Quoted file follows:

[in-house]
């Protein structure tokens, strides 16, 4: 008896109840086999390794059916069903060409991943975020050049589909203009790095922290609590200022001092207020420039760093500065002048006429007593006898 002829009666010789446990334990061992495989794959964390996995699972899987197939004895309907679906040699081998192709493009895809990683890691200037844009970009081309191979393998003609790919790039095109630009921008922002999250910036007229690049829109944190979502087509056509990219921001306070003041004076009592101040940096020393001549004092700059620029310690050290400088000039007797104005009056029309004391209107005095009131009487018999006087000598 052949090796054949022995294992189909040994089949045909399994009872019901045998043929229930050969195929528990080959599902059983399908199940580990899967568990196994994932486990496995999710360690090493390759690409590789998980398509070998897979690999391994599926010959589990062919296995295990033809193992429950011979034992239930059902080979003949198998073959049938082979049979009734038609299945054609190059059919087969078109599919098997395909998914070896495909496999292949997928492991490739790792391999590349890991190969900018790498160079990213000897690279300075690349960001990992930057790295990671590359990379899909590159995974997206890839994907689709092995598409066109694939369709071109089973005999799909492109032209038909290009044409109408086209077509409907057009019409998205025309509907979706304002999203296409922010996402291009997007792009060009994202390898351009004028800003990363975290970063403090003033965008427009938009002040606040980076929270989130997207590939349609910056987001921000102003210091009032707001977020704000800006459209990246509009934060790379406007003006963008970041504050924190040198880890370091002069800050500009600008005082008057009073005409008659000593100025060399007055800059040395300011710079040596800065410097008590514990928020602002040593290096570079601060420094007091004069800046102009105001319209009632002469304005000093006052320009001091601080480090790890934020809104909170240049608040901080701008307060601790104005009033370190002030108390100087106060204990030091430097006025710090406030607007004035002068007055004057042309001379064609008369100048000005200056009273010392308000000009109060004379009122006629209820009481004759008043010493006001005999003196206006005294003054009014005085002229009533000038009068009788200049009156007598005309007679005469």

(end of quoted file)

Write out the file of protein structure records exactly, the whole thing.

[in-house]
């Protein structure tokens, strides 16, 4: 008896109840086999390794059916069903060409991943975020050049589909203009790095922290609590200022001092207020420039760093500065002048006429007593006898 002829009666010789446990334990061992495989794959964390996995699972899987197939004895309907679906040699081998192709493009895809990683890691200037844009970009081309191979393998003609790919790039095109630009921008922002999250910036007229690049829109944190979502087509056509990219921001306070003041004076009592101040940096020393001549004092700059620029310690050290400088000039007797104005009056029309004391209107005095009131009487018999006087000598 052949090796054949022995294992189909040994089949045909399994009872019901045998043929229930050969195929528990080959599902059983399908199940580990899967568990196994994932486990496995999710360690090493390759690409590789998980398509070998897979690999391994599926010959589990062919296995295990033809193992429950011979034992239930059902080979003949198998073959049938082979049979009734038609299945054609190059059919087969078109599919098997395909998914070896495909496999292949997928492991490739790792391999590349890991190969900018790498160079990213000897690279300075690349960001990992930057790295990671590359990379899909590159995974997206890839994907689709092995598409066109694939369709071109089973005999799909492109032209038909290009044409109408086209077509409907057009019409998205025309509907979706304002999203296409922010996402291009997007792009060009994202390898351009004028800003990363975290970063403090003033965008427009938009002040606040980076929270989130997207590939349609910056987001921000102003210091009032707001977020704000800006459209990246509009934060790379406007003006963008970041504050924190040198880890370091002069800050500009600008005082008057009073005409008659000593100025060399007055800059040395300011710079040596800065410097008590514990928020602002040593290096570079601060420094007091004069800046102009105001319209009632002469304005000093006052320009001091601080480090790890934020809104909170240049608040901080701008307060601790104005009033370190002030108390100087106060204990030091430097006025710090406030607007004035002068007055004057042309001379064609008369100048000005200056009273010392308000000009109060004379009122006629209820009481004759008043010493006001005999003196206006005294003054009014005085002229009533000038009068009788200049009156007598005309007679005469």